All about developing and nurturing talent, Art Klub’s upcoming workshops focus on works from the island of Bali, with leadership by artist in residence Marije Nie. On March 11, Art Klub dives into the ancient tradition of Balinese kecak, which interweaves rhythmic and harmonic patterns and voices. Originally the kecak was a trance ritual in Bali, but today it is commonly a part of musical and theater performance. See artklub.org for details of this and other upcoming workshops and performances.



Life is good at Southern


Southern Rep presented “Father Comes Home from the War” in 2017. Photo by John Barrois.


Though the theatre business can be tough, the leading professional theatre in New Orleans is finding many reasons for optimism after a long stint of surviving as an itinerant company.

Southern Repertory Theatre is a critically acclaimed regional theatre company that produces world premieres, Broadway and off-Broadway, and classic plays under the leadership of Producing Artistic Director Aimée Hayes. Through its mainstage season, lagniappe series/new play development and “School to Stage Pipeline” of arts education and professional development programs, Southern Rep offers accessible, high-quality productions that entertain and engage audiences.

After losing its lease in the Canal Place office complex some years ago, Southern Rep worked on stages all around the city. But Hayes is exuberant over the prospect of the theatre soon settling into permanent digs. “Southern Rep’s new home is happening,” she proclaimed recently, noting that renovations of a stately old church in the Treme area are underway to create stages, offices and work areas for a new performing arts complex. The location, expected to open this year, offers patrons easy access and gives Southern Rep a home in a “real” New Orleans neighborhood. The complex will include a 125-seat proscenium, a 65-seat Lagniappe Stage, an outdoor stage and rehearsal room.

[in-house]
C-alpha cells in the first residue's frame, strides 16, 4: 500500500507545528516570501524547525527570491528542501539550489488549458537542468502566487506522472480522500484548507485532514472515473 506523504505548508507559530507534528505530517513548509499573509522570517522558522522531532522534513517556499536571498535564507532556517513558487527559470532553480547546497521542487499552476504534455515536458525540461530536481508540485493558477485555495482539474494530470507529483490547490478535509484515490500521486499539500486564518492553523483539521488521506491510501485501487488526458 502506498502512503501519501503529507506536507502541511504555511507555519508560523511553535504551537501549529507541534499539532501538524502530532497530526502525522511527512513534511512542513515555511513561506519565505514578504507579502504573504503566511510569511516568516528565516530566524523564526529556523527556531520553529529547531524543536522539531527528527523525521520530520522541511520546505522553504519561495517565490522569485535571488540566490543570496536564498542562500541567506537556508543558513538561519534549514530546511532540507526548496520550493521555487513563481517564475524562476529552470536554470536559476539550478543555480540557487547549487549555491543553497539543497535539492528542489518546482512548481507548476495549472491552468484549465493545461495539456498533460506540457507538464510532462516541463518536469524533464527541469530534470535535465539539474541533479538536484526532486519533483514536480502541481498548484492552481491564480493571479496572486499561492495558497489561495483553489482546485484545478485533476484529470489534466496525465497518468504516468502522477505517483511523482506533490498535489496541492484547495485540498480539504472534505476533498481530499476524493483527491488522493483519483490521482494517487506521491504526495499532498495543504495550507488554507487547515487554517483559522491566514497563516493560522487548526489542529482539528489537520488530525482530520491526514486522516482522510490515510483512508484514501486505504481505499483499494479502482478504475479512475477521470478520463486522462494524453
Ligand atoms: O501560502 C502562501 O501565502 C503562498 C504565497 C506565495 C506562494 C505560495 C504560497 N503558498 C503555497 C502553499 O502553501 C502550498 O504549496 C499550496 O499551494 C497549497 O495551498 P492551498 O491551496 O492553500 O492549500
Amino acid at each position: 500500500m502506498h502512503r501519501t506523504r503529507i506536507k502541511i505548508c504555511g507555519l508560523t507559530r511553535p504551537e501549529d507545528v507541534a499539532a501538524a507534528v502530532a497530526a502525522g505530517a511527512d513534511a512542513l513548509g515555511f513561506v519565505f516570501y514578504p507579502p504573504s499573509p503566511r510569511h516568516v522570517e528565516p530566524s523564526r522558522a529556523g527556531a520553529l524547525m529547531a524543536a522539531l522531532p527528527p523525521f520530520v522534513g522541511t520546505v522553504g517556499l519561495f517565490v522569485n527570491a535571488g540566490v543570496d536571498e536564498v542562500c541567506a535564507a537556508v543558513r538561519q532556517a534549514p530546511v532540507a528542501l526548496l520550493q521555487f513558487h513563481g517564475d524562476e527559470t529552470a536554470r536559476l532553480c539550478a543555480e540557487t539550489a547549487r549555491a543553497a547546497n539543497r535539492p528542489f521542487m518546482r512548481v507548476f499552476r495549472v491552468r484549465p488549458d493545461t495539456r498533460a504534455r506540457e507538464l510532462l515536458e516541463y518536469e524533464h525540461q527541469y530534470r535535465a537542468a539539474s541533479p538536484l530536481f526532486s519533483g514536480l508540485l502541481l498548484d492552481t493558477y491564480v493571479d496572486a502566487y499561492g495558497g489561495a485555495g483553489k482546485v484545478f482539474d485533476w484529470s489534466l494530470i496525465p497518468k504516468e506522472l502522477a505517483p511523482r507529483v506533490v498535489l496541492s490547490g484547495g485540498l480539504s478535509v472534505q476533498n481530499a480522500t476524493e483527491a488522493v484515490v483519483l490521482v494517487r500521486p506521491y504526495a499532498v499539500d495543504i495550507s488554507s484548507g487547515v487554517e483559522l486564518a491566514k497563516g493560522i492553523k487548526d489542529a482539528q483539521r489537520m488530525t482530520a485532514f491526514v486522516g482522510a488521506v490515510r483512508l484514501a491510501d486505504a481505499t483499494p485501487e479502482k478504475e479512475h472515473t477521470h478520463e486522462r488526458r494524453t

The theater also is set to open its spring subscription series, encompassing three events, one of which is a Tennessee Williams double bill (March 21-April 1). “And Tell Sad Stories of the Death of Queens” is a poignant and funny look at dilemmas and disappointments that face a drag queen during Mardi Gras in New Orleans. Directed by Ricky Graham, the work takes its audience inside struggles that arise in a part of society many are unfamiliar with.

Completing the double bill is “The Two-Character Play,” directed by Austin Pendleton in association with Playhouse Creatures Theatre Company. Fantasy and reality meld in this seldom-seen Williams play about a brother and sister who are touring actors and get left behind by their troupe. Williams deemed the work his “most beautiful” play since “A Streetcar Named Desire.” The production stars Irene Glezos and Joseph Rodriguez.

Following in April is the regional premiere of Danai Gurira’s “Eclipsed,” a gripping play about the captive wives of a Liberian rebel in a civil war-torn country, who find hope in the arrival of a new captive who can read. Next, in “All the Way,” coming in May, playwright Robert Schenkkan offers a vivid dramatization of Lyndon Baines Johnson’s first year in the Oval Office.

Hayes expects that the spring series will echo Southern Rep’s recent professional successes, such as its presentation of the poignant “Father Comes Home from the War” in 2017. “The moment in ‘Father’ when the cast measures the sky took my breath away every time I saw it,” she says.

Equally strong, she says, were productions of “Sweet Bird of Youth,” the tearful yet joyful “Fun Home,” and the “comic bounty” of “Miss Bennet: Christmas at Pemberly.”

Hayes says Southern Rep’s community programs are expanding year by year, with “play dates, table talks, lagniappe performances, “Second Saturdays” and a Juneteenth celebration. Partnering with a host of local organizations and educational institutions has enriched the experience that Southern Rep can offer to local residents of all ages, she says.